Bahan, B. 1996. Non Manual Realization of Agreement in Sign Language. Boston University. ftp://louisxiv.bu.edu/pub/asl/disserts/Bahan96.pdf.Retrieved March 20, 2014.
10
Hoffman, A. 2008. http://lifeprint.com/asl101/topics/signedenglish02.htm . Retrieved March 22, 2014.
11
Martinez, L. 2012. Primer on Filipino Sign Language. http://opinion.inquirer.net/41909/primer-on-filipino-signlanguage . Retrieved March 21, 2014. Signed Exact English.

There are currently at least 100,000 deaf persons who use the language in the Philippines
and it is currently classified as a developing language in international publications.12 This
means that FSL is in vigorous use among its speakers, having a standardized form being used
by some, though it is not classified as fully sustainable as of yet.

FSL is a productive language, meaning that it changes and adapts to the needs of its
speakers. It can be seen below in the primer that it has coined new terms for emerging
technologies and industries:13

12

Lewis, M. Paul, Gary F. Simons, and Charles D. Fennig (eds.). 2014. Ethnologue: Languages of the World,
Seventeenth edition. Dallas, Texas: SIL International. Online version:http://www.ethnologue.com.
13
[Photo] Philippine Deaf Resource Center. 2004. Sign-Language. http://opinion.inquirer.net/41909/primer-onfilipino-sign-language Retrieved March 14, 2014

2.3.2.4.

Communication chains

The general communication chain from signers to non signers is as follows:14

Deaf
Signer

14

Interpreter

Non Signer

Martinez, L. 2012. Access to Justice: Case monitoring by the Philippine Deaf Resource Center (20062012). Strategies for Attaining Legal Access and Safeguarding Human Rights of the Deaf in the Philippines.
Retrieved from http://www.phildeafres.org/files/PDRC_Case_Monitoring_2006-2012.pdf

3. Historic and Cultural Considerations

3.1. Deaf Society in the Philippines

3.1.1. Who are the Filipino Deaf?


According to the 2000 NSO census the total number of Persons with Disability in the Philippines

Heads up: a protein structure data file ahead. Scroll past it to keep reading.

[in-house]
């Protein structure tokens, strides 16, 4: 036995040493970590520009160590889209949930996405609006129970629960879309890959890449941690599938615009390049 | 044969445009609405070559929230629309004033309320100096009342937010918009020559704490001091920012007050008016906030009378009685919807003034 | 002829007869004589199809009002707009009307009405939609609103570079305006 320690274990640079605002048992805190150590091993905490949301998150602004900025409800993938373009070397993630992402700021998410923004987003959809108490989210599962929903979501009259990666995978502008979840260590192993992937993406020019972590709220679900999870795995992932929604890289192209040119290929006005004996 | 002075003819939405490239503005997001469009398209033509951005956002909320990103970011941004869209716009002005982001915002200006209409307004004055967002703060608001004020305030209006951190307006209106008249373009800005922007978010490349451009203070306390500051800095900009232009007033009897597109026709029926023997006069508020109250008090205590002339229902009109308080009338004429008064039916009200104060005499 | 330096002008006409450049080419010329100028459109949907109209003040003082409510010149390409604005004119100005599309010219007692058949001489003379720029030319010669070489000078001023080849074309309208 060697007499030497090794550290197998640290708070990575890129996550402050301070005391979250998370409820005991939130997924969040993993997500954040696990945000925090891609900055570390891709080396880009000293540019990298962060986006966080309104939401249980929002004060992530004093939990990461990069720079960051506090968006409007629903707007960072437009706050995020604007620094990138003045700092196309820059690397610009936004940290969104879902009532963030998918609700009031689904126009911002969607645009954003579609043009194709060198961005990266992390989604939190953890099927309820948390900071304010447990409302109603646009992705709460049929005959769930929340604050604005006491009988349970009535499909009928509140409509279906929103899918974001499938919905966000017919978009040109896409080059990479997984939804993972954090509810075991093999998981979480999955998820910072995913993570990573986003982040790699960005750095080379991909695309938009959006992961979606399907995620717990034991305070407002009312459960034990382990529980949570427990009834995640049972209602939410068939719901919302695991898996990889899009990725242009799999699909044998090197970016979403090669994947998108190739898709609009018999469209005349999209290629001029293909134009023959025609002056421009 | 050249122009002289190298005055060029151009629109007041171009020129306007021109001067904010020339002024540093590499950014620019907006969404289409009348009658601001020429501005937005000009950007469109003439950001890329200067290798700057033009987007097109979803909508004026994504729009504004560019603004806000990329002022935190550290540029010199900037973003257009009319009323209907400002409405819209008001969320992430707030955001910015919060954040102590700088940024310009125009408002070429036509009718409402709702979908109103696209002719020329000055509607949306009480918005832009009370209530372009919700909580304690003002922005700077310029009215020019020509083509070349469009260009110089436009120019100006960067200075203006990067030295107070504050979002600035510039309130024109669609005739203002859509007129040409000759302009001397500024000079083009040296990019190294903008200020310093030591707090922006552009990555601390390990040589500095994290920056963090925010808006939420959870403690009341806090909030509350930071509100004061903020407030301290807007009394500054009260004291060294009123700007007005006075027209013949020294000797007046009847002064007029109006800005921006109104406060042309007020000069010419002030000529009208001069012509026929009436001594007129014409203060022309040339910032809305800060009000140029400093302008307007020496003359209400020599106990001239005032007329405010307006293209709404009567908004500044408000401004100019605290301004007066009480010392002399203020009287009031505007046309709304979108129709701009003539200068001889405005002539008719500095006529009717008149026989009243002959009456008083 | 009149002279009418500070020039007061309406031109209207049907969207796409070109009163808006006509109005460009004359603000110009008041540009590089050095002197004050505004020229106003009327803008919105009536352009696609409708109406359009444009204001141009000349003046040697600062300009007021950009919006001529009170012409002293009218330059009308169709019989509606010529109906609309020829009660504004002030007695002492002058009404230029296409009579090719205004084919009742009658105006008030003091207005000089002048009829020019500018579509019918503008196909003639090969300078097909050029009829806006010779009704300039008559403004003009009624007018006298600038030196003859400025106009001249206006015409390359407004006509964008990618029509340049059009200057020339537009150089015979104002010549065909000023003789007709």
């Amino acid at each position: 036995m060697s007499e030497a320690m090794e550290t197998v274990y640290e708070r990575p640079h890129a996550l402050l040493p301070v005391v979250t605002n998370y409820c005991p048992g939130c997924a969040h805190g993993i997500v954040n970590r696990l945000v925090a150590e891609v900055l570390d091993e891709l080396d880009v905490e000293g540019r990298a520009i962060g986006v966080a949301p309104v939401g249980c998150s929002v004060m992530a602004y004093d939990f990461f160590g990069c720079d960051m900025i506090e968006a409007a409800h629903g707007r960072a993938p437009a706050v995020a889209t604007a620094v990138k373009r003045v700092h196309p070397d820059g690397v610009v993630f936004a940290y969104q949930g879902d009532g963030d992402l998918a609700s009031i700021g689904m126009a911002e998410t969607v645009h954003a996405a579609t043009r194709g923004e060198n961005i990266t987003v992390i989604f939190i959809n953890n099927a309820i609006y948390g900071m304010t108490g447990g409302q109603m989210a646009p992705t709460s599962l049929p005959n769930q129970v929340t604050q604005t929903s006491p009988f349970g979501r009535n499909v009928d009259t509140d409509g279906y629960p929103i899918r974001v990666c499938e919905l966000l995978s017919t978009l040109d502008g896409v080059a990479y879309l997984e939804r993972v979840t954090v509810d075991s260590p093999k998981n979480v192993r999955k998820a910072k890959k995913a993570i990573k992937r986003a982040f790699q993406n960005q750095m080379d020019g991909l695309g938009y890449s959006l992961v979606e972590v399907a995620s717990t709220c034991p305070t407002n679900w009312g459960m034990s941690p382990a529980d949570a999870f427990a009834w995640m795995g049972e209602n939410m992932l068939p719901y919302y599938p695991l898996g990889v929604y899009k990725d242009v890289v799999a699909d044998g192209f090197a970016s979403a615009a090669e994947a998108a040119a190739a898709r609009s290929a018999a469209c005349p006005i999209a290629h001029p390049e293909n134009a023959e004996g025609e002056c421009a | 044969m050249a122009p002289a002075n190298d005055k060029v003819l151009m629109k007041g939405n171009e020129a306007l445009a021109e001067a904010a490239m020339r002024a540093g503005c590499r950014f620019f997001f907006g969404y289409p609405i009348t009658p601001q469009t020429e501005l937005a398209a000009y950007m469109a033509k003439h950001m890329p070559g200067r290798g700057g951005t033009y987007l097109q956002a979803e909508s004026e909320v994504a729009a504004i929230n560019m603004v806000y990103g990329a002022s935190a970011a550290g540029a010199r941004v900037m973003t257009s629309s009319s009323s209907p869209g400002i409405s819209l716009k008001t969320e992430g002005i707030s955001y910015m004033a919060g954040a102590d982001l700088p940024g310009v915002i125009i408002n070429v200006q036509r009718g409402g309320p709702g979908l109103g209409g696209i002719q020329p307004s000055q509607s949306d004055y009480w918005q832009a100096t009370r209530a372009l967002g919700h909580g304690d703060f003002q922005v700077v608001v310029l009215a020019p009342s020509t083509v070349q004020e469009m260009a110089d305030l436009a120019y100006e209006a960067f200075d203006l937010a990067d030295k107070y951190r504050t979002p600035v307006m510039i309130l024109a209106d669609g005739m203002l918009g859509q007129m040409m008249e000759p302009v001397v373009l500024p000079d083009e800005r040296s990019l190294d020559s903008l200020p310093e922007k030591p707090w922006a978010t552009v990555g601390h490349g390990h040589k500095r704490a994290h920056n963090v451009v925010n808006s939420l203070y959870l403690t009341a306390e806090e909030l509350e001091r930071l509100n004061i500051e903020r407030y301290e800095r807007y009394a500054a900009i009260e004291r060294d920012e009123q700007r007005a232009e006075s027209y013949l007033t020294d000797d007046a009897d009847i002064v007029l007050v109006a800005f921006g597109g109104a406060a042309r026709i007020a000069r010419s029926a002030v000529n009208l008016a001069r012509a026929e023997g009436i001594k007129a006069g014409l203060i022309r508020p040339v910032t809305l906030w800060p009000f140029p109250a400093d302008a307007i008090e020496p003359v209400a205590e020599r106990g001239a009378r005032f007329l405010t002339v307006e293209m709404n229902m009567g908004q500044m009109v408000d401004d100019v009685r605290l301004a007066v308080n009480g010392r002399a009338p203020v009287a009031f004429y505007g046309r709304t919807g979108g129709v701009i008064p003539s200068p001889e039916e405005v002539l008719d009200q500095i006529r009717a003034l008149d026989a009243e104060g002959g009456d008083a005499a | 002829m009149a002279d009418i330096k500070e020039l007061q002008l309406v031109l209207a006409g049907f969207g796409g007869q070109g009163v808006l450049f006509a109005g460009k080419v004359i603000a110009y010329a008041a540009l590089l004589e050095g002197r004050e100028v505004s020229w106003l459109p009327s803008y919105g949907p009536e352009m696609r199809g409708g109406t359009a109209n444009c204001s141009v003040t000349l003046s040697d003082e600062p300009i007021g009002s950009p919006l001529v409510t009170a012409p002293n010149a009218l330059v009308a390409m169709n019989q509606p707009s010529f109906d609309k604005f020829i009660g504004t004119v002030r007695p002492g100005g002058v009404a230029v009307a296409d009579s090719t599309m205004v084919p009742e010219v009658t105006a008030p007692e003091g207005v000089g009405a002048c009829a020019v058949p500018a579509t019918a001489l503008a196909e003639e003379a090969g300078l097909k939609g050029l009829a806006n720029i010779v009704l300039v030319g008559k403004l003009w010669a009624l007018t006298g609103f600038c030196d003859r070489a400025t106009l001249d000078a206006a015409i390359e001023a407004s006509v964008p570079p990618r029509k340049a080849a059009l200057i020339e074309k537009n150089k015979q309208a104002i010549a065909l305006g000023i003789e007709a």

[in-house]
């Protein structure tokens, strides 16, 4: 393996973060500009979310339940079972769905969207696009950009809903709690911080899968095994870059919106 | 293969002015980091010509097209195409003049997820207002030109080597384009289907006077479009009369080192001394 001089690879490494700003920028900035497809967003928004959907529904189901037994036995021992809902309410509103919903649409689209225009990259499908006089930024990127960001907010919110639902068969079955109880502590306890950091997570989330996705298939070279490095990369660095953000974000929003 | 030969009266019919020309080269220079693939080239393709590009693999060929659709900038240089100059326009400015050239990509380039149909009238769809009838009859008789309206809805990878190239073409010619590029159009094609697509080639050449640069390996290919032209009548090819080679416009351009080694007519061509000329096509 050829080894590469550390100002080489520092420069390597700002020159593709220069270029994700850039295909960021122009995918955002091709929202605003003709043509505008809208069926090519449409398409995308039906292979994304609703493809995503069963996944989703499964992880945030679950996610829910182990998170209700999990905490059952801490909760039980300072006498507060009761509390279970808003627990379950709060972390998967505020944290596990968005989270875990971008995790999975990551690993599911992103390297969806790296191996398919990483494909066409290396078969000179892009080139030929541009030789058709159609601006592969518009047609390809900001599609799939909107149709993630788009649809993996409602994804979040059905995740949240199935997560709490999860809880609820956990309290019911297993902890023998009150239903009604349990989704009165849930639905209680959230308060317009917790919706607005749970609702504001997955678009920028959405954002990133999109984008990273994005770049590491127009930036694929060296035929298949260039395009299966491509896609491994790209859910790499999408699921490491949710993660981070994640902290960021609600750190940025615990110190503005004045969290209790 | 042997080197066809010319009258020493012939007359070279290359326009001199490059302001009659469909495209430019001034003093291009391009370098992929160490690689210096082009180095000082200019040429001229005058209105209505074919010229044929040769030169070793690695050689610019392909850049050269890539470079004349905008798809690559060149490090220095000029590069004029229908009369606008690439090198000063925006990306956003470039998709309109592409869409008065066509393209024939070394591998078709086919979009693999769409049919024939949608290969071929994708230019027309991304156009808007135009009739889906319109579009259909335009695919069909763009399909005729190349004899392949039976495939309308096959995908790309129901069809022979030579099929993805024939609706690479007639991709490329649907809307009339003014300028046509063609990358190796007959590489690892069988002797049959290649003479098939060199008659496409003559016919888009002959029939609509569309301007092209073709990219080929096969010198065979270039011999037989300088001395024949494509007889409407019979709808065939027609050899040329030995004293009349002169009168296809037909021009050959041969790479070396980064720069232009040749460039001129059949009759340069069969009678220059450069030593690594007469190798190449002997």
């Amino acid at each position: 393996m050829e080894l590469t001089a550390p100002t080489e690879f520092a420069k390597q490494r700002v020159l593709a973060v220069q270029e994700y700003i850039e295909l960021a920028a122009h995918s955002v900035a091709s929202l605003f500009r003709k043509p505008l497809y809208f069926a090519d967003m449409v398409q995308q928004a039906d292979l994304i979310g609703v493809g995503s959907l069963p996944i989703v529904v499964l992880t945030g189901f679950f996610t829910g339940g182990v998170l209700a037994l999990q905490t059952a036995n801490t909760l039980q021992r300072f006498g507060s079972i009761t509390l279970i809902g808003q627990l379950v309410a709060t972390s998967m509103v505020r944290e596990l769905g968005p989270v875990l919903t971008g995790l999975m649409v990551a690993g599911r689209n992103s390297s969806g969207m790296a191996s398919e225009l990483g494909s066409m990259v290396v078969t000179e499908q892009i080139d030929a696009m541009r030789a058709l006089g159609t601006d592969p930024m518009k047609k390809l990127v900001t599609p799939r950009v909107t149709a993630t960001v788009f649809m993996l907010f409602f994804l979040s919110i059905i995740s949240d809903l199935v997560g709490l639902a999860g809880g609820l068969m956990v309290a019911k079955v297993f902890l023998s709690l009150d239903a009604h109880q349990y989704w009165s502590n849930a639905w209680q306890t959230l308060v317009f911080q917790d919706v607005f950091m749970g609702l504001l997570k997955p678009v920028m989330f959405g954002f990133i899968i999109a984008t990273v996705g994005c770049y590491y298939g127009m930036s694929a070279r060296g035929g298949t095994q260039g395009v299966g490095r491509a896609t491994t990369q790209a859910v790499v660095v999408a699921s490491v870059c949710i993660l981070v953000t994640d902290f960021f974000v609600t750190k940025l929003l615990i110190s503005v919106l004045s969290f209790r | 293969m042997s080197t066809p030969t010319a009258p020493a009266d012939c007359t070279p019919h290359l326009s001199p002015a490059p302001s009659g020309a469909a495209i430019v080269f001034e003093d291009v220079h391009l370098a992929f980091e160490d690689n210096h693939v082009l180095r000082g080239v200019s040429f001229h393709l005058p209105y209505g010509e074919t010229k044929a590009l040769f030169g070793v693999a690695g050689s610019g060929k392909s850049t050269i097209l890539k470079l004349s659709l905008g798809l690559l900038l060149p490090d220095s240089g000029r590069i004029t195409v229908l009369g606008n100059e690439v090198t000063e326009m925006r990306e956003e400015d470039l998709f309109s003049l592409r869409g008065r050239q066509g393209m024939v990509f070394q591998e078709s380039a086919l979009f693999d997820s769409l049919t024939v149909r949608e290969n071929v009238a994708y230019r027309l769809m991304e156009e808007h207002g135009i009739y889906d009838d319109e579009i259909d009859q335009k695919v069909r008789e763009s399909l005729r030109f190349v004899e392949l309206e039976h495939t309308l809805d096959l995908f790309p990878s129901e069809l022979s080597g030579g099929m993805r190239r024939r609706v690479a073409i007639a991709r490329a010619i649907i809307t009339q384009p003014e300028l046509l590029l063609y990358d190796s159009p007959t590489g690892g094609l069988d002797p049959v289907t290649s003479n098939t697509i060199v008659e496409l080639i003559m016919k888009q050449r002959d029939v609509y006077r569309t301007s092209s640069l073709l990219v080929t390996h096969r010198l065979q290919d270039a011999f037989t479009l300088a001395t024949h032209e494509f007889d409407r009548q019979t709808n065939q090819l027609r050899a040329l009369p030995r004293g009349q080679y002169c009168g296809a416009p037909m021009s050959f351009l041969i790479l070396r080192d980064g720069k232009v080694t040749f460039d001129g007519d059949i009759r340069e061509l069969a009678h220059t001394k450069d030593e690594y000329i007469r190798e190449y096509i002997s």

is 1.2% of the total population or 942, 098. Among these 4.7% or 44,725 people are classified as
Hard of Hearing.15 They are those that are deaf, partially deaf, or with poor hearing ability.

3.1.2. History
The history of the Deaf community can be explained through waves of influence
beginning in the 1900s, they include contact with religious organizations, educators and
international non-governmental organizations.
In the early 1900s the Manila School for the Deaf (which would later become the
Philippine School for the Deaf) and the Philippine Association for the Deaf was established. It
was during this period that the Deaf community was recognized as a minority by the
government. This period is characterized by the first contact of the indigenous sign language
with ASL and the convergence of the Philippine Deaf in Manila in a school setting, as the Manila
School for the Deaf was the only option for education for deaf individuals at that time.16
Starting with the 1960s religious organizations began to have an interest in the deaf
members of society. This wave was characterized by the founding of the Deaf Evangelistic
Alliance Foundation, the Laguna Christian College for the deaf and the Bible institute for the
Deaf. This would mean that the Deaf community would also interact in religious settings in
addition to educational ones.17

15

National Statistics Office. 2000. 2000 Census of Population and Housing.


Philippine Deaf Resource Center and Philippine Foundation of the Deaf. 2004. An Introduction to Philippine Sign
Language. Part I. Understanding Structure. Studio Graphics: Quezon City.
17
Ibid
16

With the mid 1970s came non-governmental organizations such as researchers and the